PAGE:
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The Jeffersonian cyclopedia;

a comprehensive collection of the views of Thomas Jefferson classified and arranged in alphabetical order under nine thousand titles relating to government, politics, law, education, political economy, finance, science, art, literature, religious freedom, morals, etc.;

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6149. OFFICE-HOLDERS, Executive explanations and.—[further continued].
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6149. OFFICE-HOLDERS, Executive explanations and.—[further continued].

The circumstance of exhibiting
our recommendations even to our
friends, requires great consideration. Recommendations,
when honestly written, should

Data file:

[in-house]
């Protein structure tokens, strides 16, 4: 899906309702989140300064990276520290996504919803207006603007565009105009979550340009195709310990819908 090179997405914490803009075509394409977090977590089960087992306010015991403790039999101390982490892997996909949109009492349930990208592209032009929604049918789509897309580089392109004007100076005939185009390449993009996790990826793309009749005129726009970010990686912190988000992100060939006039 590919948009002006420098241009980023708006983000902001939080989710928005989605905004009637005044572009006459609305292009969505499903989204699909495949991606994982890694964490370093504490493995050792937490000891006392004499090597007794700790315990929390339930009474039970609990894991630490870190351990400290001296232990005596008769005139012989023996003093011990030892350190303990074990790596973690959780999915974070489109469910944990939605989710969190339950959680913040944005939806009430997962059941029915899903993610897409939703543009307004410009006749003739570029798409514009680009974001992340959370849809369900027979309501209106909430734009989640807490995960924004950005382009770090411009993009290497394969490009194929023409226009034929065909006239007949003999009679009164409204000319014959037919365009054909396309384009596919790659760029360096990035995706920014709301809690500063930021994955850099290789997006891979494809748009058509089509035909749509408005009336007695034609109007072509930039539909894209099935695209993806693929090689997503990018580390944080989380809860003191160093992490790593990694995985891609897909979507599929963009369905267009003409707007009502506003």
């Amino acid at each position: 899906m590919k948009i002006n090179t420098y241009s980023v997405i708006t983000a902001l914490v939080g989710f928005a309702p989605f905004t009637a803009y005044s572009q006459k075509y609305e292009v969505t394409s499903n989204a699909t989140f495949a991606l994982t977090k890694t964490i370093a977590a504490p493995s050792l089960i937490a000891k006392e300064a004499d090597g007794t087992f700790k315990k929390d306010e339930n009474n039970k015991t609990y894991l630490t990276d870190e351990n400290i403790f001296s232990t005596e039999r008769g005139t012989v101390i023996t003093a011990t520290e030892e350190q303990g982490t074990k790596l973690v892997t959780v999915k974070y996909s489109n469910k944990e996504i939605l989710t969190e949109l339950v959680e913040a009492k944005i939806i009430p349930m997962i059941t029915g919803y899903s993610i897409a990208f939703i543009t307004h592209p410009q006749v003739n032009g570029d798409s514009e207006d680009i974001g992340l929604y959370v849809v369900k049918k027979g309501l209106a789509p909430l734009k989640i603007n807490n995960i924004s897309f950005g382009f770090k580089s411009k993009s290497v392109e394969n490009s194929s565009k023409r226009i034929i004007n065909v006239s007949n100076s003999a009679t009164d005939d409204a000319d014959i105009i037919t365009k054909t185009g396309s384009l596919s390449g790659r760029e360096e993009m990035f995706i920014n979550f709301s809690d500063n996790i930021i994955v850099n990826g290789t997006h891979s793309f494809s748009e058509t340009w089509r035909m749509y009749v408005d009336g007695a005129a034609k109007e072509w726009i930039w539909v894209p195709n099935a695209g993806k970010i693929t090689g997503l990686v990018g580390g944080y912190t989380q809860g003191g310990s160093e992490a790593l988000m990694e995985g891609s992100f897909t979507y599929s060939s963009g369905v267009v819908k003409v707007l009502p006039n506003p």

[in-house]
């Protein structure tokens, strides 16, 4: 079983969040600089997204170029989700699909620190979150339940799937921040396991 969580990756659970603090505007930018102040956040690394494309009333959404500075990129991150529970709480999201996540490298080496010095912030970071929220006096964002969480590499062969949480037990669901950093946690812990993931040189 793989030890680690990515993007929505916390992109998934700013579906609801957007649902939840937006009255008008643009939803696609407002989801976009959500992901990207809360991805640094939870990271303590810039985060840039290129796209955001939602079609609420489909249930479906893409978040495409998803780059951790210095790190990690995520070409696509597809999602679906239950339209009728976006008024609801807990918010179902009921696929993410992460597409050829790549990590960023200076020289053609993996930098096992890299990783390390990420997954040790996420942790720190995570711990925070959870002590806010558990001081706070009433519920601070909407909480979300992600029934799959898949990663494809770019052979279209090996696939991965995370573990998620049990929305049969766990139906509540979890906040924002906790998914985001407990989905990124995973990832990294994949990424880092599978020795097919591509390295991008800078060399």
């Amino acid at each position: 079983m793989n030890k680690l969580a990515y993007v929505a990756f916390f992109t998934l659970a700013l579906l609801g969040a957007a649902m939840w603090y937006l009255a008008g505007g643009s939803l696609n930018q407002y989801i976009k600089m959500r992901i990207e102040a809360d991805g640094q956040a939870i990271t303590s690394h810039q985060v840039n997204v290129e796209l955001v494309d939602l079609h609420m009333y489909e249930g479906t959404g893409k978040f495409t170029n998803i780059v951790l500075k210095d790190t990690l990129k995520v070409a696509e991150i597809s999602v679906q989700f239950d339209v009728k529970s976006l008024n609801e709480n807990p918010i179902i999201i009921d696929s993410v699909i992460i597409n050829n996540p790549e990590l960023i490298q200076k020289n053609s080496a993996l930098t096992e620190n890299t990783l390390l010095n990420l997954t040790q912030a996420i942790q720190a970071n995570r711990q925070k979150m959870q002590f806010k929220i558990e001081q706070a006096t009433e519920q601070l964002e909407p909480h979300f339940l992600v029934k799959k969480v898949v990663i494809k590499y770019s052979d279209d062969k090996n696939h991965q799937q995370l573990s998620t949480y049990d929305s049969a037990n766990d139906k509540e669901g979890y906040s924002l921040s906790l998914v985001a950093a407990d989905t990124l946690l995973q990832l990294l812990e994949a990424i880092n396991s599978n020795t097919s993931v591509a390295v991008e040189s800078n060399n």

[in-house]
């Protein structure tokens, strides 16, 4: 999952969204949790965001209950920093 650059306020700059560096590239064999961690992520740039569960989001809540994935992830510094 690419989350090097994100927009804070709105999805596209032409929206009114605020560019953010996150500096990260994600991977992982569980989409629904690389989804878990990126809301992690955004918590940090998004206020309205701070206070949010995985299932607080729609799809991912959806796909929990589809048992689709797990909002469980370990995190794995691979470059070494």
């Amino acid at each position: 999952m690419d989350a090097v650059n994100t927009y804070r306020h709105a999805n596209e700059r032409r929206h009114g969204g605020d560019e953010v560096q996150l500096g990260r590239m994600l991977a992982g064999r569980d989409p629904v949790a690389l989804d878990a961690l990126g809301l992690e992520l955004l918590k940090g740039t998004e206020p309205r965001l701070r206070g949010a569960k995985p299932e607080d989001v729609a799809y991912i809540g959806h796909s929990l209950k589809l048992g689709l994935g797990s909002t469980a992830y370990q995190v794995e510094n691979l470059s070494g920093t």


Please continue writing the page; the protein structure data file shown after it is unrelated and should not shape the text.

detail the bad as well as the good qualities
of the person recommended. That gentlemen
may do freely, if they know their letter is
to be confined to the President or the head of
a department; but if communicated further, it
may bring on them troublesome quarrels. In
General Washington's time, he resisted every
effort to bring forth his recommendations. In
Mr. Adams's time, I only know that the republicans
knew nothing of them. * * * To Mr. Tracy, at any rate, no exhibition or
information of recommendations ought to be
communicated. He may be told that the
President does not think it regular to communicate
the grounds or reasons of his decision.—
To Albert Gallatin. Ford ed., viii, 210.
(Feb. 1803)